Kids help out in Virginia City
Appeal Staff Writer
Virginia City’s youth contributed a little elbow grease Friday to spruce things up around town as part of Global Youth Service Day.
“I thought it would be fun and it would be outside instead of a stuffy classroom,” said Virginia City High School senior Molly McGregor, who helped plant vegetables behind the Community Chest building.
For the 150 or so students from Hugh Gallagher Elementary School, Hillside Elementary School and Virginia City middle and high schools who participated, it wasn’t a free pass out of class to goof off.
Virginia City High School teacher Chris Prater said the kids worked hard on the garden all day.
“They had to weed them first, get wheelbarrows full of dirt,” she said. “They had to do a lot of work.”
All of the high school students were involved in some aspect of Global Youth Service Day, Prater said.
“This is to feed all the worms,” said R.J. Koons, a high school student. “No, it’s for the food bank.”
Students planted radishes, cucumbers, lettuce, squash and other vegetables, which should be sprouting in a month or so, said Jackie Weinland, a student at Bishop Manogue in South Reno who belongs to Global Voice, the organization sponsoring the effort.
Other Virginia City students cleaned up around the schools, the district offices and other parts of town. They helped clean a senior citizen’s home and yard, and made 48-hour emergency survival kits. In the northern area of the county, students and community volunteers picked up trash along the Truckee River and worked to spruce up Hillside Elementary School.
“We cleaned up the river from bridge to bridge (in Lockwood),” said Community Chest Executive Director Sean Griffin. “We cleaned up and planted a tree in Peri Park. All the school kids got to help.”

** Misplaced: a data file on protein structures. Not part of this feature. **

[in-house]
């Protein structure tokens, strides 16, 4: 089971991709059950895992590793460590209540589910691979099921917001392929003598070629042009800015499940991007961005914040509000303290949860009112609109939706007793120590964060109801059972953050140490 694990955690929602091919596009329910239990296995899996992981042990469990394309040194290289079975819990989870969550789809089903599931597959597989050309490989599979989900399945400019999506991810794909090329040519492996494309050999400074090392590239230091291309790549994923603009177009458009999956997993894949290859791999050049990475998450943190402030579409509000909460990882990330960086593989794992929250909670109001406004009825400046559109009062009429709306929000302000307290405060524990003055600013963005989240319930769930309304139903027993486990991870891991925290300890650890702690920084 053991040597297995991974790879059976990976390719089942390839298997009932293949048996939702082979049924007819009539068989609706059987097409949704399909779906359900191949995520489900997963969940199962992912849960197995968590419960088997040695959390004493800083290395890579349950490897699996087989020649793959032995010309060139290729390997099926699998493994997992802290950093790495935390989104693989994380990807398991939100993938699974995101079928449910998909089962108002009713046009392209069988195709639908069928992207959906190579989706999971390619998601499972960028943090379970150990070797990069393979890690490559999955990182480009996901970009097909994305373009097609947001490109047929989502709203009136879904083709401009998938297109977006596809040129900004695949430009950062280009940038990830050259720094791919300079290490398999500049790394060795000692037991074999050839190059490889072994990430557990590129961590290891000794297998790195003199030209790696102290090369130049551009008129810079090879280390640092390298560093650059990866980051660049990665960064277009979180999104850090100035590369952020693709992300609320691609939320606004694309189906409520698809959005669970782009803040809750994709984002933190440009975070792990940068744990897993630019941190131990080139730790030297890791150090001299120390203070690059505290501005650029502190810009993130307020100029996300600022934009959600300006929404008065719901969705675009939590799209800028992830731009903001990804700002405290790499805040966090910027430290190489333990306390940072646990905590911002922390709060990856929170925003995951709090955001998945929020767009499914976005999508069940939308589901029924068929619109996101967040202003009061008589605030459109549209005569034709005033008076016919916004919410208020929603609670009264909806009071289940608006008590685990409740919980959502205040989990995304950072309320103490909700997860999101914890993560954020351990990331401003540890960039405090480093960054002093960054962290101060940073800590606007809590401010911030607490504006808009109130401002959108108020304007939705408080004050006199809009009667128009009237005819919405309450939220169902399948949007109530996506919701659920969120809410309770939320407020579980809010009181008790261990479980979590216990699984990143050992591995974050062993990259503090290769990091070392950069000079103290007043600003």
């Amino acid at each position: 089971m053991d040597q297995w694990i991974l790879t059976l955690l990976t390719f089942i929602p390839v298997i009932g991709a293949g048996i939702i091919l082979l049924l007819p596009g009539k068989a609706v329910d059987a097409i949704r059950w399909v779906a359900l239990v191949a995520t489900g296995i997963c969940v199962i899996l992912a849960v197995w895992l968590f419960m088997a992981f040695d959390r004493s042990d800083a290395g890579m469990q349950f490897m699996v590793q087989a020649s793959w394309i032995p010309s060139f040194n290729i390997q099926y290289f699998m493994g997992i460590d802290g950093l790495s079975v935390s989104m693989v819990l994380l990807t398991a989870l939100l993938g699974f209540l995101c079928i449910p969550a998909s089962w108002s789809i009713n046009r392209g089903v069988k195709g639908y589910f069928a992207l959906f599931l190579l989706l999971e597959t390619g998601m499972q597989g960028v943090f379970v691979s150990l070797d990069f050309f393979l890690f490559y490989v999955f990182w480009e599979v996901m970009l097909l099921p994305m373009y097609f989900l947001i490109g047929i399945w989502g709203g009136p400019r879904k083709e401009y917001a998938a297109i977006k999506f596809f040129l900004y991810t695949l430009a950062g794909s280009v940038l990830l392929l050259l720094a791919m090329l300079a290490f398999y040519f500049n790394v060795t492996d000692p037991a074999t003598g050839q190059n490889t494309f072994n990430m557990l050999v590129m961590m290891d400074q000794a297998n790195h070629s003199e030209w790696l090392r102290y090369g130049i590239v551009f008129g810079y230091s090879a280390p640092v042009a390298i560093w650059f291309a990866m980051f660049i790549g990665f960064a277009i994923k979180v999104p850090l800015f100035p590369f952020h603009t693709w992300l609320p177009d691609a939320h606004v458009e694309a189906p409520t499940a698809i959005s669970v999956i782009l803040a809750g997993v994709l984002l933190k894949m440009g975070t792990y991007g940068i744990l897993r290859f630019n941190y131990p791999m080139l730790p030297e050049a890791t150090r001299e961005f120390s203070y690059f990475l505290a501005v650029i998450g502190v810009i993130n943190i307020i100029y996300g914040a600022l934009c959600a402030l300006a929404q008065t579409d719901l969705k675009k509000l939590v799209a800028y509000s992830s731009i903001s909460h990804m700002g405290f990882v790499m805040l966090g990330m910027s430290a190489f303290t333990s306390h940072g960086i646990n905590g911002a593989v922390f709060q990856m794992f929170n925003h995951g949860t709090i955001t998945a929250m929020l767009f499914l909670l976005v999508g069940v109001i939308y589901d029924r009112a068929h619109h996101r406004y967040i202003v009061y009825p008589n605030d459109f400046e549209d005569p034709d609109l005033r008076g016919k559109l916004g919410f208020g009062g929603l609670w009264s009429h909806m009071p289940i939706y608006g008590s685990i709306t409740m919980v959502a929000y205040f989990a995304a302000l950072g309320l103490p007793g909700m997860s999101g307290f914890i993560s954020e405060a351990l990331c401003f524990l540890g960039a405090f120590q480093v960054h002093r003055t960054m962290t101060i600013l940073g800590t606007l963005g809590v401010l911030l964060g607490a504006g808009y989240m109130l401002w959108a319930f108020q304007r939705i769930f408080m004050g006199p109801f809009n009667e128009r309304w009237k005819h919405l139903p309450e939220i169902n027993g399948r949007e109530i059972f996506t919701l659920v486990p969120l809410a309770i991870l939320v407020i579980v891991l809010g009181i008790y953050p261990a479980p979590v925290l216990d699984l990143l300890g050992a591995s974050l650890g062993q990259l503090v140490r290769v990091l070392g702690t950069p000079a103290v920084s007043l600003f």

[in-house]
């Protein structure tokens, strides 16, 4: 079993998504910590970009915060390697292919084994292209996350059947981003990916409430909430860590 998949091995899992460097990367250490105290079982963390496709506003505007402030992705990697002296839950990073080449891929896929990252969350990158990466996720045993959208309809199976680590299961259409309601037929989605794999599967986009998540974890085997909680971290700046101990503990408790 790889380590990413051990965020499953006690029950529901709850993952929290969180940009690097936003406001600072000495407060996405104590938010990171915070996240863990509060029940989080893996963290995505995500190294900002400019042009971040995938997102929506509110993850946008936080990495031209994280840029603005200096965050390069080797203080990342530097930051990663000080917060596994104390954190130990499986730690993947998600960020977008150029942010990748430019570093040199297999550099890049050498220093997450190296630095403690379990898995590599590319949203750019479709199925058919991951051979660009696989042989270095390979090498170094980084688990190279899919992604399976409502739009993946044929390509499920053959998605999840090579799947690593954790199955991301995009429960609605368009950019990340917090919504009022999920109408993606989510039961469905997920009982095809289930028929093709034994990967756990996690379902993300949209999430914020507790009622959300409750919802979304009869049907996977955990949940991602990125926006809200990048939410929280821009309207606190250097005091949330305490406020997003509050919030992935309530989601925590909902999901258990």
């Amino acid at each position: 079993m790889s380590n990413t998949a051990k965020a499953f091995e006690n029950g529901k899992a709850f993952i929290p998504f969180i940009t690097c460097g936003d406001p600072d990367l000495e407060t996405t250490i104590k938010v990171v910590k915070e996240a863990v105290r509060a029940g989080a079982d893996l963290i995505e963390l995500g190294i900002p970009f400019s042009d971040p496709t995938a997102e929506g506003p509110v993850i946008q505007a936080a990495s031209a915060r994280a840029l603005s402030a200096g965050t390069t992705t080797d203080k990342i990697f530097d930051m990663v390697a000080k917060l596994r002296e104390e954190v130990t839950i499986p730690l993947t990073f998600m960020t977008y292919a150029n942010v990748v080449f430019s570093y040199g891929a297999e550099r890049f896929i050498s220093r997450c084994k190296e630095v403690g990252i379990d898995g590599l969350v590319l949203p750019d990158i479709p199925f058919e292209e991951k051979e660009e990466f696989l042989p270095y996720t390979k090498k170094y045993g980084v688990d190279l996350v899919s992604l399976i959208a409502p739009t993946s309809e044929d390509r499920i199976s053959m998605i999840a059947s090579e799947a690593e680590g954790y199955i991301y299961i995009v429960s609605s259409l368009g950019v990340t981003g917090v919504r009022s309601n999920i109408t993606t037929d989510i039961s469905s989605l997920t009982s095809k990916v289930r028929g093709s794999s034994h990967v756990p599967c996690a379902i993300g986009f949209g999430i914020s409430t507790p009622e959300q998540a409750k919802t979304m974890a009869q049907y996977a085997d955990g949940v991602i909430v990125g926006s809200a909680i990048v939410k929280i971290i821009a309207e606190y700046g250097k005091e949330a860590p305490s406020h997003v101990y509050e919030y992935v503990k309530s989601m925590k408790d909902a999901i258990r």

Jessica Bailey, Kara Allen, Cambria Breithaupt and Sophie Glogovac repainted the Community Chest sign.
Cambria, one of the Global Voice teens who went to Mexico in January to help renovate a school, said painting a mural there got her interested in painting here.
“I had a lot of fun there, so I wanted to do this,” she said, adding that the sign was there for 15 years and needed a touch-up. “I think this will be a lot brighter than it used to be.”
Sophie, who also went on the trip to Mexico, said she wanted people coming to the Comstock Lode area for the first time from the south to see a good sign.
Hugh Gallagher Elementary School Principal Michele VanVoorst said the Leadership Club at her school, made up of fourth and fifth graders, did loads of work.
“They cleaned up around the school, planted, stained the planter, moved lots of dirt, filled an archaeological dig,” she said. “They even made a sandbox for the kindergarten class.”
Eden Gomez and Jennifer Olmey did the sandbox. “It’s really rewarding,” Jennifer said.
Clint Hess, a fifth-grader, liked the work but was also glad for a break from schoolwork.
“I like this because you get to help people and clean up around town,” he said. “You get to plant a garden and move a lot of stuff, and you get out of class.”
He said without Global Youth Service Day he’d be working on math, science, social studies, and reading.
Tyler was a little more charitable.
“I like just helping out the community and making it a better place for the kids,” he said.
• Contact Karen Woodmansee at email@example.com or 881-7351.